There is more to simply putting on the armor that goes into the process as a Christian. We must learn how to use each piece of armor that God has given us to wield. An aspiring football player would not play without first learning how to throw, or carry, the football and without knowing how to put their pads on with an understanding of what each piece does to protect them. Remember when David was preparing to fight Goliath and King Saul offered him his armor (1st Sam. 17:32-40)? David’s response, while gracious, was that he could not use it because he had not tested it out.

    Instead, when David went out to fight the battle with Goliath he went out armed with God on his side and the tools that he was accustomed to. It takes time. It takes diligence. But mostly, it takes courage to prepare for the battle that God has called us to, to get ourselves ready, and to put on the full armor that we might wage war against our great enemy, Satan. 

- Andrew Beasley serves as a minister with the Northwest Church of Christ in Greensboro, NC. He may be contacted through the congregation's website:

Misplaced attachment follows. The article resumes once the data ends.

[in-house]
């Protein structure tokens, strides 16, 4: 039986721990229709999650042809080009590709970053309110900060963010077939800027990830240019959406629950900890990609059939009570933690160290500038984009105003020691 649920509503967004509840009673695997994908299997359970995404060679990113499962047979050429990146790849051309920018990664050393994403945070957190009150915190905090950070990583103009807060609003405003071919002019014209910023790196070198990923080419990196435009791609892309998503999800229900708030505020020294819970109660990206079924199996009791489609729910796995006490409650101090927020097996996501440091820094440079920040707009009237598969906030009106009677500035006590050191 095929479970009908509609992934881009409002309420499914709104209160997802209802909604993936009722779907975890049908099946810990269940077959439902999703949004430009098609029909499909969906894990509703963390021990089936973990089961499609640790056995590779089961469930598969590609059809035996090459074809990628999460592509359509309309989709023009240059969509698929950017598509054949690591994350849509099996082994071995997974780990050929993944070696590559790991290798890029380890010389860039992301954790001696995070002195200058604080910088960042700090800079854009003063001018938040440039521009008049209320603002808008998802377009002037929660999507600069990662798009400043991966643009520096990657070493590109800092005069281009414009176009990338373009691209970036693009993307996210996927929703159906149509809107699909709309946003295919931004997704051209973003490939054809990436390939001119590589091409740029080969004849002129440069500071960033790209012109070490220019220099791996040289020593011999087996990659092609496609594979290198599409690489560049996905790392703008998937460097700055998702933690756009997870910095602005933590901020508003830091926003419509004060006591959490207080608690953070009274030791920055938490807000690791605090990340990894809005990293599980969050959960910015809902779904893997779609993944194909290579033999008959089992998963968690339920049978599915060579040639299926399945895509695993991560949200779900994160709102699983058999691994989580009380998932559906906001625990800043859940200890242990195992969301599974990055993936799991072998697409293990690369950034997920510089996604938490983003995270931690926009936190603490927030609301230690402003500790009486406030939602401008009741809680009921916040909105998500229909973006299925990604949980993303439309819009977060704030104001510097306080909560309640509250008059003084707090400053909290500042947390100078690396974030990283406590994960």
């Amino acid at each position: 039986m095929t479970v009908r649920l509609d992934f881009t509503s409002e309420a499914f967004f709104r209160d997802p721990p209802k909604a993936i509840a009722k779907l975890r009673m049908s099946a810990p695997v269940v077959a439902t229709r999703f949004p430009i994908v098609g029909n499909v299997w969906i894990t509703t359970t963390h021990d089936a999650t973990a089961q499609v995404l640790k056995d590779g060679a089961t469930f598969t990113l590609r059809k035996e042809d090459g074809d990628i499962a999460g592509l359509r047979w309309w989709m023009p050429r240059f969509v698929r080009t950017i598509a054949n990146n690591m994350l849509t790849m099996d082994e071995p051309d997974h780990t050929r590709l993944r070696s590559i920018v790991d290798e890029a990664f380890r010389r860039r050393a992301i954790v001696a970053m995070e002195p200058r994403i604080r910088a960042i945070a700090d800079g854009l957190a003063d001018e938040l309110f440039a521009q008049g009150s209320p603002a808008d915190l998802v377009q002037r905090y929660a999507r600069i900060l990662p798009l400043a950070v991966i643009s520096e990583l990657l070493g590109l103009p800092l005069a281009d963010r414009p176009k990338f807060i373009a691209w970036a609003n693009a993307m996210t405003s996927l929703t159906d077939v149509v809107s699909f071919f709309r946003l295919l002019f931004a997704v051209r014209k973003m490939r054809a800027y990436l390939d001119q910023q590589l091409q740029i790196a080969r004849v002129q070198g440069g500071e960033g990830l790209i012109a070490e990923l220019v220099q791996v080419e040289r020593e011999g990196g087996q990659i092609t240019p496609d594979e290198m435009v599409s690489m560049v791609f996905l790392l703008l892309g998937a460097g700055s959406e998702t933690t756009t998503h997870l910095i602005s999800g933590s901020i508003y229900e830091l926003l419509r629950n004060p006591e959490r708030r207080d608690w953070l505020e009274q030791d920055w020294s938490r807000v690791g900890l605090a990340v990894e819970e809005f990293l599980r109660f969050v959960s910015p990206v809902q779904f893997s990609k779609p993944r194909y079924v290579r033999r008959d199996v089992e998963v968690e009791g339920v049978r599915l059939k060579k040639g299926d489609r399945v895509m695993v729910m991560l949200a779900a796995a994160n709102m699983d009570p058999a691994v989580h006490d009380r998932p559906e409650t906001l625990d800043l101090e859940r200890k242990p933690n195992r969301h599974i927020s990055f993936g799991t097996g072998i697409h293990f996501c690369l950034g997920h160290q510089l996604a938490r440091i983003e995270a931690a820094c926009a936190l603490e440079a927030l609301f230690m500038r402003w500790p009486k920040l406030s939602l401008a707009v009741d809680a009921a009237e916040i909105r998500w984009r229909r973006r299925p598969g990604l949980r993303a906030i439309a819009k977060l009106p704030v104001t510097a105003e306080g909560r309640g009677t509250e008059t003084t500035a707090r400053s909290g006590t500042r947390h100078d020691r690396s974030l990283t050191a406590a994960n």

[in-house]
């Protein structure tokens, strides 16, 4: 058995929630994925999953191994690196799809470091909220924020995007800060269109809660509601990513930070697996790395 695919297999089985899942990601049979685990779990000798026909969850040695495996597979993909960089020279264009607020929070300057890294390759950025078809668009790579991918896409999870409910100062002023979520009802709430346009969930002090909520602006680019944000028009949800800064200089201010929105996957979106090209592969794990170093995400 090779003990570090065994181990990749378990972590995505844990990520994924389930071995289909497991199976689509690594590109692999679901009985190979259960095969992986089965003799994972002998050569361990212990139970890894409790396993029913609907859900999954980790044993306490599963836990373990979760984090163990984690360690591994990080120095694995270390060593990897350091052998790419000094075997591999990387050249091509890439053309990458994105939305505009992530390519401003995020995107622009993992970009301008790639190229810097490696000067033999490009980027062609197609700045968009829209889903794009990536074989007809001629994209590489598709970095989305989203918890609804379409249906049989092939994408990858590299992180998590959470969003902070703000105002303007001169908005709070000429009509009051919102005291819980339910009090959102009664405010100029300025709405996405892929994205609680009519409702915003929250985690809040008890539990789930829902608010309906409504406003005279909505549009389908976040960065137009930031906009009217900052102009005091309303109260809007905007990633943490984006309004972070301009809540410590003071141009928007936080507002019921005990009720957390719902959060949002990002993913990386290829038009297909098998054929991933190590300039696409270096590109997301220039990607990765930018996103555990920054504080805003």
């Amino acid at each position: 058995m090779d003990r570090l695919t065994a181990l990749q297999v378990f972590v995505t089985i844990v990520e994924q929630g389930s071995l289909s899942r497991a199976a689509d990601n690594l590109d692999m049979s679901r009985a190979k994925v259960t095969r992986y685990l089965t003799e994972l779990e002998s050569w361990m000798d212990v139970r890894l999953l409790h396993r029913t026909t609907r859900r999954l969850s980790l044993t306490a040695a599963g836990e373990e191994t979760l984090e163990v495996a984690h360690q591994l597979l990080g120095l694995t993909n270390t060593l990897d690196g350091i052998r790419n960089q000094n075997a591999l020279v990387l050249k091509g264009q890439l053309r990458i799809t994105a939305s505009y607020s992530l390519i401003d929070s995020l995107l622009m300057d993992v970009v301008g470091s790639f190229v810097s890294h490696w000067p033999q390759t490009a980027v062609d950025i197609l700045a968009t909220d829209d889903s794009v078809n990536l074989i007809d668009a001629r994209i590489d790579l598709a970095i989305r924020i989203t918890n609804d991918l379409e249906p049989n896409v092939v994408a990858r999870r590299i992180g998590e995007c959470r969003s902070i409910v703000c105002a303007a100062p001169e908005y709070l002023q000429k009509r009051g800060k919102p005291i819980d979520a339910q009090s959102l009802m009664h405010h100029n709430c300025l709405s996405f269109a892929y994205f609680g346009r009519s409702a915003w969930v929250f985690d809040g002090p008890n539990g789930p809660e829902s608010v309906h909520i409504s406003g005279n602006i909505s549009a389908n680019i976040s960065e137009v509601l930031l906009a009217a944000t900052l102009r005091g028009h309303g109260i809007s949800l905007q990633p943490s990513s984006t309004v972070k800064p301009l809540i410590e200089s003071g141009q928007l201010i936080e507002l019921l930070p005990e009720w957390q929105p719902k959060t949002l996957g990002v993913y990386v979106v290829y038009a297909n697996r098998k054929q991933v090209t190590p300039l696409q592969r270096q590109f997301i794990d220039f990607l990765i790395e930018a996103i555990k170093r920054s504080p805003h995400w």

Peter’s Final Words


By Edd Sterchi

    The great apostle and evangelist, Peter did some amazing things in his preaching career. In Acts 2, he delivered the first gospel sermon after Jesus’ resurrection and ascension. Acts 2:41 records that an astounding number responded to this and were baptized into Christ – almost 3,000! Peter continued preaching even though arrested several times, beaten, and threatened with his life if he continued to proclaim the name of Christ (cf. Acts 4-5). He was also the first apostle to take the gospel to the Gentiles, with the conversion of Cornelius and his friends and family in Acts 10.
    After Acts 15 where Peter is involved in an apostolic gathering, we know very little of his activities. I agree with George DeHoff concerning Peter in that “As the years went by he was mentioned less frequently in the sacred writing probably because he was away from Jerusalem preaching in distant places.” (DeHoff’s Bible Handbook)